The first title, issued in hardcover in 1982, was The Soft Whisper of the Dead. In the late '80s they were republished in mass-market paperback editions from Berkley Books. Here you see the October 1987 reprint featuring a kinda-sorta Dracula (one presumes Universal wouldn’t allow the use of Lugosi’s image) in classic pose. In the intro Grant also expresses a fondness for Hammer horror, so I threw on a mix of James Bernard’s Dracula scores as I began reading (I often read with background music playing; soundtracks for films like Silence of the Lambs, Cat People, Sorcerer, The Thing, and Crash make for uber-creepy ambience).

Like lots of Hammer horrors, you get upper-crust polite society and regular folks and then the help, and does Count Brastov like the help! Pity the poor. Anyway this night creature wants Oxrun Station all to himself, along with the help of Goth gal-pal Saundra Chambers, who can get him invited into all the best parties. Lots of description of weather and damp stone and a black wolf prowling about, some bloody fang-action, couple drained bodies turning up, lots of Brastov’s speaking imperiously and a chilly climax make Soft Whisper more a novel of “classic terror” than the other way ’round.

The next volume followed only a month or two later. Although we see Chaney’s Wolf Man about to pounce on the cover of The Dark Cry of the Moon, the werewolf that appears in the novel is actually a white-furred creature of much greater viciousness than we remember from the 1944 movie. I’m not a great fan of werewolf fiction (I prefer something like Whitley Strieber’s wonderful Wolfen) because the appeal of them lies in seeing the transformation. The emerging snout and sprouting hair and teeth becoming fangs simply don’t have the same gasp-inducing awe in cold print, but Grant does a nice brief bit of attempting it:
A baying while the figure began to writhe without moving, began to shimmer without reflecting, began to transform itself from shadow black to a deadly flat white. The baying, the howling, a frenzied call of demonic triumph.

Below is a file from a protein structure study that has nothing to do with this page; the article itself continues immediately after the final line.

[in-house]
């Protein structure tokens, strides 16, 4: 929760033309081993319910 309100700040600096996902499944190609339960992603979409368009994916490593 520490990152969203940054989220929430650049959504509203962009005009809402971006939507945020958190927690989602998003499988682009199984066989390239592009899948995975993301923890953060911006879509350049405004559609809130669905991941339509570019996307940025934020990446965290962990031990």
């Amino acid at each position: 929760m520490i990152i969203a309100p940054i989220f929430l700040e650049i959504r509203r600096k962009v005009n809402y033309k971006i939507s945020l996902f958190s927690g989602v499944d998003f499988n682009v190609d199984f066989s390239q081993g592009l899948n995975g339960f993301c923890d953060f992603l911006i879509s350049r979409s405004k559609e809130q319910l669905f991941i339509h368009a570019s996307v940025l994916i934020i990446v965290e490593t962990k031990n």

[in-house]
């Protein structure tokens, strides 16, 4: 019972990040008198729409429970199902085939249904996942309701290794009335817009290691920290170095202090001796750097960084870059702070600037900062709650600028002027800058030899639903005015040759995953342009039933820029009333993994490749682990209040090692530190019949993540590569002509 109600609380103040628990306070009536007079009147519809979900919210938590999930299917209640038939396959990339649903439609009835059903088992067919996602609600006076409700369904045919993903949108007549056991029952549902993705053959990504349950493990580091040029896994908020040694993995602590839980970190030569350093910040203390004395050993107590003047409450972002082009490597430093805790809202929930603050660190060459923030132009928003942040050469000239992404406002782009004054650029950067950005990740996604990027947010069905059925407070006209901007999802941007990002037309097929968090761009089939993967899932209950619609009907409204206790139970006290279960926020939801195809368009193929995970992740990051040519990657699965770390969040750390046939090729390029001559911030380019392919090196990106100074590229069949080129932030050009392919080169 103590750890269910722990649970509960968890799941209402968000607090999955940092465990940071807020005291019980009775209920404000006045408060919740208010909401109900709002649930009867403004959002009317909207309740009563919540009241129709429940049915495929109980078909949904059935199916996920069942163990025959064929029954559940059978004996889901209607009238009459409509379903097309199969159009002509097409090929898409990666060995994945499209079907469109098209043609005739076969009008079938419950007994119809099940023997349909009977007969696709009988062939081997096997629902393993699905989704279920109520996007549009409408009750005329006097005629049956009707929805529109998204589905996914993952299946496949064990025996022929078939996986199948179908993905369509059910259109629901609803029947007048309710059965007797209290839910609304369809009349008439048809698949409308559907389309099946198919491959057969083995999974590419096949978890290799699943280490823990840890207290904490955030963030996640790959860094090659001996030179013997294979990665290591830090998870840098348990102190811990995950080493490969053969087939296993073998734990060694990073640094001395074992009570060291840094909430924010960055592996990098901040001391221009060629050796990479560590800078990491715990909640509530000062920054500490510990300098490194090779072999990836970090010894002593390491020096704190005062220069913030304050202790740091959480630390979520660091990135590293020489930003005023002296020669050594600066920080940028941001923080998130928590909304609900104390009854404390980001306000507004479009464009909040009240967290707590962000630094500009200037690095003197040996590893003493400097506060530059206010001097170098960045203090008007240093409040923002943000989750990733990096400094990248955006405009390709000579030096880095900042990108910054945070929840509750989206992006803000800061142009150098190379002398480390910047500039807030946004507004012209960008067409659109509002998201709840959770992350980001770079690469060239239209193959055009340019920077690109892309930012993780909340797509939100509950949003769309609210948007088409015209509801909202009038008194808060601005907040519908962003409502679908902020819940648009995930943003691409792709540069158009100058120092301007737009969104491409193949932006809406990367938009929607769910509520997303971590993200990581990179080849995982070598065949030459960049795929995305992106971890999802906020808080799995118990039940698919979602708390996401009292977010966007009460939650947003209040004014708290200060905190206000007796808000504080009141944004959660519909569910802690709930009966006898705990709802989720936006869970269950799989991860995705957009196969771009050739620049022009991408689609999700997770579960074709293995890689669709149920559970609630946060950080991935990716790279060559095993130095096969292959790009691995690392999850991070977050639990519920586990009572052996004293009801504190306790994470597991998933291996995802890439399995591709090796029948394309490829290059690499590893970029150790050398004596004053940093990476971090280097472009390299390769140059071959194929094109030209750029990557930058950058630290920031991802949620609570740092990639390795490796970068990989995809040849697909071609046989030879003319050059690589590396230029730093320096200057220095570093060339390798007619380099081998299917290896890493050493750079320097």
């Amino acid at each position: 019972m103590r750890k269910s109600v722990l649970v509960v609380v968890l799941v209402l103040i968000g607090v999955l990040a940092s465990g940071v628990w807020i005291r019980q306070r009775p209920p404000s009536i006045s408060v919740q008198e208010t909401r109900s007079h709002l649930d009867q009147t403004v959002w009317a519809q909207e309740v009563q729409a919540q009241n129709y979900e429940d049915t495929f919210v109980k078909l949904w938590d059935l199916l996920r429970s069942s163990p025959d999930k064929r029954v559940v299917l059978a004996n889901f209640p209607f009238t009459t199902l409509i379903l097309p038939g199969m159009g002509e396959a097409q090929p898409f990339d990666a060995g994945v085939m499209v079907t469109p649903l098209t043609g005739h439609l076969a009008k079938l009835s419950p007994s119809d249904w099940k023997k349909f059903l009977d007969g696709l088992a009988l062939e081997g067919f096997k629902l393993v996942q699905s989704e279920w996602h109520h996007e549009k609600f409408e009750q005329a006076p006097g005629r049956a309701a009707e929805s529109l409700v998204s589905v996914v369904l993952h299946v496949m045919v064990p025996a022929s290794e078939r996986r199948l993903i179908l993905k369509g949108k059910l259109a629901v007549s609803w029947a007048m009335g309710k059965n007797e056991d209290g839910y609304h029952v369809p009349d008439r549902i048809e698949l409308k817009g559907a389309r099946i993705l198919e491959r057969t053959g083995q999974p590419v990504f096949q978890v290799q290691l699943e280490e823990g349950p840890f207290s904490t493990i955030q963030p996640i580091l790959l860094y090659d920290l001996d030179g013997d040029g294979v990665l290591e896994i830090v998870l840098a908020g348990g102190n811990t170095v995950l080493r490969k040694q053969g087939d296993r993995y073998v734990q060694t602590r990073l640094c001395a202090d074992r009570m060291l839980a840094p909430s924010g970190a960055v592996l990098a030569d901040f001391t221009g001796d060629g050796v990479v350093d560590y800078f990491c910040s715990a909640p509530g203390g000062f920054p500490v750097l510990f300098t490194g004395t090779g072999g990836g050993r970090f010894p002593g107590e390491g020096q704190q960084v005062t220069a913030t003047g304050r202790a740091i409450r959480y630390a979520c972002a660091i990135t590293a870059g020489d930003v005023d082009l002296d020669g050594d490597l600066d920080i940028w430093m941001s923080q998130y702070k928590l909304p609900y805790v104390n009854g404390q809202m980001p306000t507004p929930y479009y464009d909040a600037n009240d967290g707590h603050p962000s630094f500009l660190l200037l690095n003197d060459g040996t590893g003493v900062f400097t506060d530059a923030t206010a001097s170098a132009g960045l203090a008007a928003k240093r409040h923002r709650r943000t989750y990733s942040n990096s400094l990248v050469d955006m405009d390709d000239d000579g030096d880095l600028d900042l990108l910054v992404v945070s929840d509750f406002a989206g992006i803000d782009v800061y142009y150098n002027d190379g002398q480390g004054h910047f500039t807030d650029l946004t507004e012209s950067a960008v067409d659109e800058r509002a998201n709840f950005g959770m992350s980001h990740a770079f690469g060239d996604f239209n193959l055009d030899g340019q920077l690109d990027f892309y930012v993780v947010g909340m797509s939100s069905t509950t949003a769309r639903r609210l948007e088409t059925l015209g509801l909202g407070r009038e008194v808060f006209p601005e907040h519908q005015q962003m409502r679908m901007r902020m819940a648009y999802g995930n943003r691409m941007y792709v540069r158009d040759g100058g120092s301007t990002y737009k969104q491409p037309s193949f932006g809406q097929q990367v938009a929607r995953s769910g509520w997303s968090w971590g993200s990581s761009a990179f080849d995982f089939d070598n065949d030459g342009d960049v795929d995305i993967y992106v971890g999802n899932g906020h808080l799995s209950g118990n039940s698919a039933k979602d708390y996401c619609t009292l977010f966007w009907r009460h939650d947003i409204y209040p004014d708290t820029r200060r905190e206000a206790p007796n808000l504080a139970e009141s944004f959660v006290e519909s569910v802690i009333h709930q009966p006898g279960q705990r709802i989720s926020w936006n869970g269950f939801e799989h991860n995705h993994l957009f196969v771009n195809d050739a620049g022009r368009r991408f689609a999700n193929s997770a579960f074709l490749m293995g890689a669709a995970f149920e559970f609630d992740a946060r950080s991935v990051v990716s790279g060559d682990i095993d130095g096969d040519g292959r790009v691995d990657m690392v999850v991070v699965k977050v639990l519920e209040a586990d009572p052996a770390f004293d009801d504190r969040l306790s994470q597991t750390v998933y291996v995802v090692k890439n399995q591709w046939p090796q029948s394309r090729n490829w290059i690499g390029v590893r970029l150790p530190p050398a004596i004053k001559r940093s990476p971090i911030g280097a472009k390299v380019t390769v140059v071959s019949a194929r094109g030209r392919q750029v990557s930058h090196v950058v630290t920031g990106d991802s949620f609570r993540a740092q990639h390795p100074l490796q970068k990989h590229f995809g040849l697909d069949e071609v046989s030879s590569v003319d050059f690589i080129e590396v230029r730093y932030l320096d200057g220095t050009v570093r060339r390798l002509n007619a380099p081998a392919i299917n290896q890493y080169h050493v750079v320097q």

Last is The Long Dark Night of the Grave, and here we get the Mummy. Mummy fiction, huh, I dunno. The Mummy was never really all that scary, was he? Perhaps it’s his implacable sense of vengeance and not his speed that’s supposed to terrify; he won’t stop, not ever, like an undead Anton Chigurh, I suppose. There’s no reasoning, there’s nothing behind those shadowed sunken eye sockets (remember the ancient Egyptians took out the brain through the nasal cavity). This mummy goes after unscrupulous Oxrun Station fellows dealing in Egyptian artifacts, creeping up on them and then when they turn around he’s got ’em by the throat. Never saw it coming. Well, maybe a shadow and a scent of sawdust and spice...

Overall, these three novels are very light, very minor entries in Grant’s Oxrun Station series; maybe imagine scary 1940s flicks never made. I think it’s obvious he wrote them more to satisfy his own nostalgia than anything else, a vanity project. His other fiction is more astute and focuses on modern fears than these simple, sincere, cobwebby tales. They certainly won’t appeal to readers who like their horror cheap and nasty; I felt they were quieter even than "quiet horror," and there's lots of meandering in plot, dialogue, and action. Grant should have concentrated more on the beloved Universal monsters rather than the relationships between people you can hardly keep track of. The scattered moments of goosebumps are rare, all too few and far between.

Those looking for Grant in top form would be best served by his Shadows anthologies and his own short fiction—collected in A Glow of Candles and Tales from the Nightside (both 1981). While nicely written and offering some mild, Halloween-y spookiness and old-timey charm, Charles L. Grant’s Universal novels are probably more collectible for their illustrated covers (artist unknown, alas) than for what’s between them.

(This post originally appeared in slightly altered form as part of "The Summer of Sleaze" on the Tor.com website)